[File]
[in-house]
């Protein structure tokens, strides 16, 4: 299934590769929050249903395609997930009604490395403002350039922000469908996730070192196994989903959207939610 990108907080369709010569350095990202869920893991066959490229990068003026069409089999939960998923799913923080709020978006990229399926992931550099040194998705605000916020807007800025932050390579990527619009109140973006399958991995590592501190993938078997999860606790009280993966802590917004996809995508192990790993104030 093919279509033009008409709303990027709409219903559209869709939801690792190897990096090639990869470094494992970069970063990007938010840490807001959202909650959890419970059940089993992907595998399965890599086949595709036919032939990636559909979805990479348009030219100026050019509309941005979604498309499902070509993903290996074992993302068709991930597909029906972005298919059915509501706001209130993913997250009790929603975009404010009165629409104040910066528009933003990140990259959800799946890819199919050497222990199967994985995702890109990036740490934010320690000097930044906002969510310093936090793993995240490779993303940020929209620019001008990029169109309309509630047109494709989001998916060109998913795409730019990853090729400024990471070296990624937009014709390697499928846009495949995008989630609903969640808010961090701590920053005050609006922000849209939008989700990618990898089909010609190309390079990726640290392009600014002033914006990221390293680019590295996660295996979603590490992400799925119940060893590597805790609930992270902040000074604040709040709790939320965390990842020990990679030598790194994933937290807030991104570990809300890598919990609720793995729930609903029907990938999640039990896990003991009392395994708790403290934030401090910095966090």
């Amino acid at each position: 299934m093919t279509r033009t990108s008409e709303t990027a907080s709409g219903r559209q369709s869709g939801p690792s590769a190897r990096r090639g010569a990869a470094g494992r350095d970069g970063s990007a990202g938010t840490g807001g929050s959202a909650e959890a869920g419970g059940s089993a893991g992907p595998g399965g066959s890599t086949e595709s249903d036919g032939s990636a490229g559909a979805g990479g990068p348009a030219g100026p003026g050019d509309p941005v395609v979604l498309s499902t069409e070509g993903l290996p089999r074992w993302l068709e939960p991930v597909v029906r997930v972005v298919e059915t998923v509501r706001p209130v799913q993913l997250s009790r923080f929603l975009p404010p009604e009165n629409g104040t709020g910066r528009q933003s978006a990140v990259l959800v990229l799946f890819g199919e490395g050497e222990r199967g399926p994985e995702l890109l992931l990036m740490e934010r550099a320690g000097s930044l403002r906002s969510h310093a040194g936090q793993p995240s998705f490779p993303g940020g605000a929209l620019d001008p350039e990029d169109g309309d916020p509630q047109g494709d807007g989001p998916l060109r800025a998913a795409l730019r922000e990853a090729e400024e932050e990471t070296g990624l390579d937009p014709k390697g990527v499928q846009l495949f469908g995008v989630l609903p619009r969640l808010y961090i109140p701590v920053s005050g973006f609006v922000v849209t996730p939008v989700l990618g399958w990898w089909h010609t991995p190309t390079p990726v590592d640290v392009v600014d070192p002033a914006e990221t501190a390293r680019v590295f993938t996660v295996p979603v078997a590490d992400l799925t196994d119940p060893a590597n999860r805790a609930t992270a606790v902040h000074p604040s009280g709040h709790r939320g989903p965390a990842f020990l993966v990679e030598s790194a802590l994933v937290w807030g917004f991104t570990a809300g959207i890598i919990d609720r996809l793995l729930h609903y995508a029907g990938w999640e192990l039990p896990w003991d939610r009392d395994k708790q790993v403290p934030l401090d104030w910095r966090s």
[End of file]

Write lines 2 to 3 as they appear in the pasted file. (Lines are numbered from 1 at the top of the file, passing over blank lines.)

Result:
């Protein structure tokens, strides 16, 4: 299934590769929050249903395609997930009604490395403002350039922000469908996730070192196994989903959207939610 990108907080369709010569350095990202869920893991066959490229990068003026069409089999939960998923799913923080709020978006990229399926992931550099040194998705605000916020807007800025932050390579990527619009109140973006399958991995590592501190993938078997999860606790009280993966802590917004996809995508192990790993104030 093919279509033009008409709303990027709409219903559209869709939801690792190897990096090639990869470094494992970069970063990007938010840490807001959202909650959890419970059940089993992907595998399965890599086949595709036919032939990636559909979805990479348009030219100026050019509309941005979604498309499902070509993903290996074992993302068709991930597909029906972005298919059915509501706001209130993913997250009790929603975009404010009165629409104040910066528009933003990140990259959800799946890819199919050497222990199967994985995702890109990036740490934010320690000097930044906002969510310093936090793993995240490779993303940020929209620019001008990029169109309309509630047109494709989001998916060109998913795409730019990853090729400024990471070296990624937009014709390697499928846009495949995008989630609903969640808010961090701590920053005050609006922000849209939008989700990618990898089909010609190309390079990726640290392009600014002033914006990221390293680019590295996660295996979603590490992400799925119940060893590597805790609930992270902040000074604040709040709790939320965390990842020990990679030598790194994933937290807030991104570990809300890598919990609720793995729930609903029907990938999640039990896990003991009392395994708790403290934030401090910095966090």
């Amino acid at each position: 299934m093919t279509r033009t990108s008409e709303t990027a907080s709409g219903r559209q369709s869709g939801p690792s590769a190897r990096r090639g010569a990869a470094g494992r350095d970069g970063s990007a990202g938010t840490g807001g929050s959202a909650e959890a869920g419970g059940s089993a893991g992907p595998g399965g066959s890599t086949e595709s249903d036919g032939s990636a490229g559909a979805g990479g990068p348009a030219g100026p003026g050019d509309p941005v395609v979604l498309s499902t069409e070509g993903l290996p089999r074992w993302l068709e939960p991930v597909v029906r997930v972005v298919e059915t998923v509501r706001p209130v799913q993913l997250s009790r923080f929603l975009p404010p009604e009165n629409g104040t709020g910066r528009q933003s978006a990140v990259l959800v990229l799946f890819g199919e490395g050497e222990r199967g399926p994985e995702l890109l992931l990036m740490e934010r550099a320690g000097s930044l403002r906002s969510h310093a040194g936090q793993p995240s998705f490779p993303g940020g605000a929209l620019d001008p350039e990029d169109g309309d916020p509630q047109g494709d807007g989001p998916l060109r800025a998913a795409l730019r922000e990853a090729e400024e932050e990471t070296g990624l390579d937009p014709k390697g990527v499928q846009l495949f469908g995008v989630l609903p619009r969640l808010y961090i109140p701590v920053s005050g973006f609006v922000v849209t996730p939008v989700l990618g399958w990898w089909h010609t991995p190309t390079p990726v590592d640290v392009v600014d070192p002033a914006e990221t501190a390293r680019v590295f993938t996660v295996p979603v078997a590490d992400l799925t196994d119940p060893a590597n999860r805790a609930t992270a606790v902040h000074p604040s009280g709040h709790r939320g989903p965390a990842f020990l993966v990679e030598s790194a802590l994933v937290w807030g917004f991104t570990a809300g959207i890598i919990d609720r996809l793995l729930h609903y995508a029907g990938w999640e192990l039990p896990w003991d939610r009392d395994k708790q790993v403290p934030l401090d104030w910095r966090s």